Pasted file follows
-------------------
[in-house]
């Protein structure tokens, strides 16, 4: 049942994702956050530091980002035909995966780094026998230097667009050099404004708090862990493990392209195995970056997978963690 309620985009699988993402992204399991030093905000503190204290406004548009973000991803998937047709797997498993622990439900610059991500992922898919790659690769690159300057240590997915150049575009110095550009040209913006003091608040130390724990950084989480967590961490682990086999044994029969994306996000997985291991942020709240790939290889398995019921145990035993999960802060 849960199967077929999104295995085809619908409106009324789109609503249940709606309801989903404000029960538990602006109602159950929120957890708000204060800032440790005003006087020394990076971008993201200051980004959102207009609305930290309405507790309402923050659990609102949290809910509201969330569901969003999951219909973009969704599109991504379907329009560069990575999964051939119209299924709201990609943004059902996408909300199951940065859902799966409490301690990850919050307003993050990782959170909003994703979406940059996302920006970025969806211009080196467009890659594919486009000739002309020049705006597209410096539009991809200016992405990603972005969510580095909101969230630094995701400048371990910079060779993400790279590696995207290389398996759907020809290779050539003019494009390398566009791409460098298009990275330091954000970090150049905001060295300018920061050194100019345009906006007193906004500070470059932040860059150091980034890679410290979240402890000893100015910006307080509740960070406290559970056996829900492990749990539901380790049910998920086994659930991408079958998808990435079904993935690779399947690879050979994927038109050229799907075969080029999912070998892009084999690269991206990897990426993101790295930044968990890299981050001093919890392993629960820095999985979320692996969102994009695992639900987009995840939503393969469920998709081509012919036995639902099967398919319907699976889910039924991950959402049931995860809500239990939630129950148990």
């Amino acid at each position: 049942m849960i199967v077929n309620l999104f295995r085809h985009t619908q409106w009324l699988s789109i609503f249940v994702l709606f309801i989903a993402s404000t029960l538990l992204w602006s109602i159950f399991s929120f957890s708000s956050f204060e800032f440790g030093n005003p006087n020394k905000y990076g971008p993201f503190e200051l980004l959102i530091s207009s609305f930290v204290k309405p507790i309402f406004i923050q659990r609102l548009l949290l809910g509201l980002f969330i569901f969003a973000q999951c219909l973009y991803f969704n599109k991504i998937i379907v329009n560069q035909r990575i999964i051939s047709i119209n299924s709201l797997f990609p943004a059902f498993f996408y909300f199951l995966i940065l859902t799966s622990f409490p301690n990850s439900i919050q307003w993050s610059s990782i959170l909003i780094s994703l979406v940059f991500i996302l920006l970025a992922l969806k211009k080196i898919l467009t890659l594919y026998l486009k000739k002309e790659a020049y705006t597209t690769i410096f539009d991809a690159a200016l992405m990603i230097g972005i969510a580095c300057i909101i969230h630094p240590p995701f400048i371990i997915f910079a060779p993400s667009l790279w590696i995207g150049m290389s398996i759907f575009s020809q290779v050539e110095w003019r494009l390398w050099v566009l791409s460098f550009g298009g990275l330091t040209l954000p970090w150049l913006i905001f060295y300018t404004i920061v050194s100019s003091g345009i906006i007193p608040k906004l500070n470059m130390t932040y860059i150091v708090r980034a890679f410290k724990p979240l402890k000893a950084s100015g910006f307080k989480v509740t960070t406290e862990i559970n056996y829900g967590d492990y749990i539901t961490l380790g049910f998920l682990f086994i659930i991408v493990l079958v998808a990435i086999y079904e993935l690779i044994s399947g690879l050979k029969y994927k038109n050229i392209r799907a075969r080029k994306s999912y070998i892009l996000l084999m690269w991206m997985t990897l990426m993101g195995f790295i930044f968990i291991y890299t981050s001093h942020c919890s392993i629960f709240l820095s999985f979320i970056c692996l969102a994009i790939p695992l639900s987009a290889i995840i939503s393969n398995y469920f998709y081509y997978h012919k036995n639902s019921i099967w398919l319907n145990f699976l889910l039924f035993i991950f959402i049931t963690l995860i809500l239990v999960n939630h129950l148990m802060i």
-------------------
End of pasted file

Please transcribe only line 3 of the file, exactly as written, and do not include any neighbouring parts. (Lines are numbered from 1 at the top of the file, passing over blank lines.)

């Amino acid at each position: 049942m849960i199967v077929n309620l999104f295995r085809h985009t619908q409106w009324l699988s789109i609503f249940v994702l709606f309801i989903a993402s404000t029960l538990l992204w602006s109602i159950f399991s929120f957890s708000s956050f204060e800032f440790g030093n005003p006087n020394k905000y990076g971008p993201f503190e200051l980004l959102i530091s207009s609305f930290v204290k309405p507790i309402f406004i923050q659990r609102l548009l949290l809910g509201l980002f969330i569901f969003a973000q999951c219909l973009y991803f969704n599109k991504i998937i379907v329009n560069q035909r990575i999964i051939s047709i119209n299924s709201l797997f990609p943004a059902f498993f996408y909300f199951l995966i940065l859902t799966s622990f409490p301690n990850s439900i919050q307003w993050s610059s990782i959170l909003i780094s994703l979406v940059f991500i996302l920006l970025a992922l969806k211009k080196i898919l467009t890659l594919y026998l486009k000739k002309e790659a020049y705006t597209t690769i410096f539009d991809a690159a200016l992405m990603i230097g972005i969510a580095c300057i909101i969230h630094p240590p995701f400048i371990i997915f910079a060779p993400s667009l790279w590696i995207g150049m290389s398996i759907f575009s020809q290779v050539e110095w003019r494009l390398w050099v566009l791409s460098f550009g298009g990275l330091t040209l954000p970090w150049l913006i905001f060295y300018t404004i920061v050194s100019s003091g345009i906006i007193p608040k906004l500070n470059m130390t932040y860059i150091v708090r980034a890679f410290k724990p979240l402890k000893a950084s100015g910006f307080k989480v509740t960070t406290e862990i559970n056996y829900g967590d492990y749990i539901t961490l380790g049910f998920l682990f086994i659930i991408v493990l079958v998808a990435i086999y079904e993935l690779i044994s399947g690879l050979k029969y994927k038109n050229i392209r799907a075969r080029k994306s999912y070998i892009l996000l084999m690269w991206m997985t990897l990426m993101g195995f790295i930044f968990i291991y890299t981050s001093h942020c919890s392993i629960f709240l820095s999985f979320i970056c692996l969102a994009i790939p695992l639900s987009a290889i995840i939503s393969n398995y469920f998709y081509y997978h012919k036995n639902s019921i099967w398919l319907n145990f699976l889910l039924f035993i991950f959402i049931t963690l995860i809500l239990v999960n939630h129950l148990m802060i």